Under Shah v. INS, “[s]peculation and conjecture cannot form the basis of an adverse credibility finding, which must instead be based on substantial evidence.” 220 F.3d 1062, 1071 (9th Cir.2000). The record reveals that Joseph did not claim to be a director of Lavalas, but just a member and the group leader or “director” of the musical band. It was speculation for the IJ to assume that Joseph, as a member of Lavalas and a song-writer for Aristide, would have a sophisticated understanding of Haiti's political situation. Thus, the IJ's adverse credibility finding cannot stand based on this speculation.
3. The IJ and BIA Erred in Basing Their Adverse Credibility Finding on Joseph's Failure to Leave Haiti Sooner
The IJ also erred when she improperly speculated that Joseph never intended to travel to Mexico to study computer science. The IJ found that his testimony regarding his flight from Haiti was not credible. The IJ concluded that the “record establishes that [Joseph] left Haiti not in response to persecution, but when he had the non-immigrant visa, and made the decision to depart.” The BIA affirmed the IJ's opinion on this issue, finding that Joseph “failed to adequately explain why he did not depart his country until June 24, 2004, although the alleged attacks occurred in April 2004, and he was then in possession of a valid visa which did not expire until May 2004.”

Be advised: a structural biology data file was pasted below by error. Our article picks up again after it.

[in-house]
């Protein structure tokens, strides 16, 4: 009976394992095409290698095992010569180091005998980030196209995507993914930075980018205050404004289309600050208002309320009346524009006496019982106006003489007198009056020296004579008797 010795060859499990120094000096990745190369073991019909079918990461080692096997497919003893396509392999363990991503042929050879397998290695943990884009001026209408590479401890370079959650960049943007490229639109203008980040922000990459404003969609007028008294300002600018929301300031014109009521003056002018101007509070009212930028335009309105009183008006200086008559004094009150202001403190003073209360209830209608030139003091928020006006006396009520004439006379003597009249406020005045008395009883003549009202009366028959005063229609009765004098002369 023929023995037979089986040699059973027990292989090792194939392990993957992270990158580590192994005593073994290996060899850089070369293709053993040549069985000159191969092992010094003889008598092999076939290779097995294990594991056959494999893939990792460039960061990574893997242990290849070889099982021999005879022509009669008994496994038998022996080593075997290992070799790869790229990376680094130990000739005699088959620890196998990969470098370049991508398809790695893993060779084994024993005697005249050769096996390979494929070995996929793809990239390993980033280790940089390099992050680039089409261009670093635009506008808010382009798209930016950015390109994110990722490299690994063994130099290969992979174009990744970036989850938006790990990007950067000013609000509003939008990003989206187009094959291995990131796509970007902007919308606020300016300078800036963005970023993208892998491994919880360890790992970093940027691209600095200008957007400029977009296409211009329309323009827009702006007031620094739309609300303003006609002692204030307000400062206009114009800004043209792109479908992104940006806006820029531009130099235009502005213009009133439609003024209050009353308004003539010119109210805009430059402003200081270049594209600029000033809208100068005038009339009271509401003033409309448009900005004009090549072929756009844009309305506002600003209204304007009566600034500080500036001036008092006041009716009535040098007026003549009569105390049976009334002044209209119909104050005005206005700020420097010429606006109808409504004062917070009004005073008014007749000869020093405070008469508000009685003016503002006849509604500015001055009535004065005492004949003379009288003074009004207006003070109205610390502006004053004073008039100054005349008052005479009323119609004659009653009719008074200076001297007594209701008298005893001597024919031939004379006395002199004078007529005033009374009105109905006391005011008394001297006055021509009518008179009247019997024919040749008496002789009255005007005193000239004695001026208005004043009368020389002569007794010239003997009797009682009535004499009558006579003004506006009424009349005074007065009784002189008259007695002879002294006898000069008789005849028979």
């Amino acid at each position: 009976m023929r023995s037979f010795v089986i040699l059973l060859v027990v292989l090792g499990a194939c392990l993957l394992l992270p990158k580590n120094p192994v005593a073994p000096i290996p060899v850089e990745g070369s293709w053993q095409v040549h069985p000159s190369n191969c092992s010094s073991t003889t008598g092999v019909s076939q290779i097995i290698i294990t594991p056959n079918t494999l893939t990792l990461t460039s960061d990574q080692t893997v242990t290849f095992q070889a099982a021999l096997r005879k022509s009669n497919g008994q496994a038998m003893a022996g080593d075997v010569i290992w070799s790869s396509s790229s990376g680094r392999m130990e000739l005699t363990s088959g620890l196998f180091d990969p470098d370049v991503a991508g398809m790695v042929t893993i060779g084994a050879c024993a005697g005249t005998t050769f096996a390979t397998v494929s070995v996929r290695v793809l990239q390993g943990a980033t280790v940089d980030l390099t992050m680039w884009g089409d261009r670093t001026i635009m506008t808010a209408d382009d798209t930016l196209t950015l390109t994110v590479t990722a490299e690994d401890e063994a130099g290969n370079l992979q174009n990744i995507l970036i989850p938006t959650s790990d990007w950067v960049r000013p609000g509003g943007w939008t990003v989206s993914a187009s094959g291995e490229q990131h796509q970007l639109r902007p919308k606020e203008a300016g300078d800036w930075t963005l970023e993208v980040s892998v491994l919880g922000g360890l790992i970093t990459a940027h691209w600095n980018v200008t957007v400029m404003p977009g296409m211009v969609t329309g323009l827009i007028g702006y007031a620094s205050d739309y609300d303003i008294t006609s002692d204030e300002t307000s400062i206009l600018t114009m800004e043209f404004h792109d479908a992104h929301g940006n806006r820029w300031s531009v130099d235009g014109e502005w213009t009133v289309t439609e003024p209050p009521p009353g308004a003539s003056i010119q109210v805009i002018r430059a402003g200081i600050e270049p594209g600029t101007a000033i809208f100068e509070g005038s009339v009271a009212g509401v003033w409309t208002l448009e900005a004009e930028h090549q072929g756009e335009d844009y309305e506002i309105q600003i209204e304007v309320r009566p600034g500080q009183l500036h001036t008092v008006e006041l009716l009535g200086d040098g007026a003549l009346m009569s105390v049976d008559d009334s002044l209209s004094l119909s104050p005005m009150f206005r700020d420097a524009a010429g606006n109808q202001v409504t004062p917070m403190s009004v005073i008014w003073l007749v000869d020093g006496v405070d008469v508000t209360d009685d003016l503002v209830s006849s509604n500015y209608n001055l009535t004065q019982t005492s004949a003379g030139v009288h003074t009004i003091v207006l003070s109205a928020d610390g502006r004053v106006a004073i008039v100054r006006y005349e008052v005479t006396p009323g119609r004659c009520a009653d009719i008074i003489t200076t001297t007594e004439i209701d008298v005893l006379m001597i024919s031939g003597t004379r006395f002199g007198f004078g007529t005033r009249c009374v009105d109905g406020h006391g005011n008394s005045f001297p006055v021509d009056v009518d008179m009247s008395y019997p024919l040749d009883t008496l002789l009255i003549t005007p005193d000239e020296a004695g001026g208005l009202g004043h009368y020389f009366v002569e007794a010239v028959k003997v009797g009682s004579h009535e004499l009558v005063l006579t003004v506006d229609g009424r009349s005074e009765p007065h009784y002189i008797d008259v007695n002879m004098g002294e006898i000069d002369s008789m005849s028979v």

Joseph first experienced a problem with Dario and Ramikos on April 22, 2004, and departed Haiti two months and two days later. In April 22, 2004, Joseph fled from Artibonite to Lincour. He remained there safely until June 1, 2004, when Dario came looking for him. On June 1, 2004, he fled from Lincour to Port-au-Prince where he presumably secured his second Mexican visa.